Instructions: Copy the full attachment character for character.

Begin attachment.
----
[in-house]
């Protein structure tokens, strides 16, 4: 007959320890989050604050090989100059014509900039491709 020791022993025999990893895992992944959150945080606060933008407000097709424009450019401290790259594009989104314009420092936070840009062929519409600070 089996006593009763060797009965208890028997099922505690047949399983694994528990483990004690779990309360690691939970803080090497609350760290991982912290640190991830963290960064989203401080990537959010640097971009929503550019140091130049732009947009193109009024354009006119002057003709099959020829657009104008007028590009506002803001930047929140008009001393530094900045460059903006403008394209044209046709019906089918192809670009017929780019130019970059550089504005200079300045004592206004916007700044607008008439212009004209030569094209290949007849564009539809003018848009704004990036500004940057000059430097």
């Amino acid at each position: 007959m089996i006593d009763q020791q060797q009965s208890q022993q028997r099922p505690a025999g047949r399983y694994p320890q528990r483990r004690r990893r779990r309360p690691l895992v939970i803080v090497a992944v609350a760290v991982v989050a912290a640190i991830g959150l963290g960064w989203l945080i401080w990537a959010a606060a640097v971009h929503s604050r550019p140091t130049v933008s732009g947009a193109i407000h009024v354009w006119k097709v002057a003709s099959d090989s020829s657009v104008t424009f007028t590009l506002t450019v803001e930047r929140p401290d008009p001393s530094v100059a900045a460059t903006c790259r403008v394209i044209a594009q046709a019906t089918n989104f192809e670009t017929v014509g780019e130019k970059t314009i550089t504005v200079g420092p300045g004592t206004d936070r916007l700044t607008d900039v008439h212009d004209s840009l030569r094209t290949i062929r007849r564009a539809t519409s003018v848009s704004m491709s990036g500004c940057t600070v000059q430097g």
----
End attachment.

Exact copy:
[in-house]
């Protein structure tokens, strides 16, 4: 007959320890989050604050090989100059014509900039491709 020791022993025999990893895992992944959150945080606060933008407000097709424009450019401290790259594009989104314009420092936070840009062929519409600070 089996006593009763060797009965208890028997099922505690047949399983694994528990483990004690779990309360690691939970803080090497609350760290991982912290640190991830963290960064989203401080990537959010640097971009929503550019140091130049732009947009193109009024354009006119002057003709099959020829657009104008007028590009506002803001930047929140008009001393530094900045460059903006403008394209044209046709019906089918192809670009017929780019130019970059550089504005200079300045004592206004916007700044607008008439212009004209030569094209290949007849564009539809003018848009704004990036500004940057000059430097």
């Amino acid at each position: 007959m089996i006593d009763q020791q060797q009965s208890q022993q028997r099922p505690a025999g047949r399983y694994p320890q528990r483990r004690r990893r779990r309360p690691l895992v939970i803080v090497a992944v609350a760290v991982v989050a912290a640190i991830g959150l963290g960064w989203l945080i401080w990537a959010a606060a640097v971009h929503s604050r550019p140091t130049v933008s732009g947009a193109i407000h009024v354009w006119k097709v002057a003709s099959d090989s020829s657009v104008t424009f007028t590009l506002t450019v803001e930047r929140p401290d008009p001393s530094v100059a900045a460059t903006c790259r403008v394209i044209a594009q046709a019906t089918n989104f192809e670009t017929v014509g780019e130019k970059t314009i550089t504005v200079g420092p300045g004592t206004d936070r916007l700044t607008d900039v008439h212009d004209s840009l030569r094209t290949i062929r007849r564009a539809t519409s003018v848009s704004m491709s990036g500004c940057t600070v000059q430097g």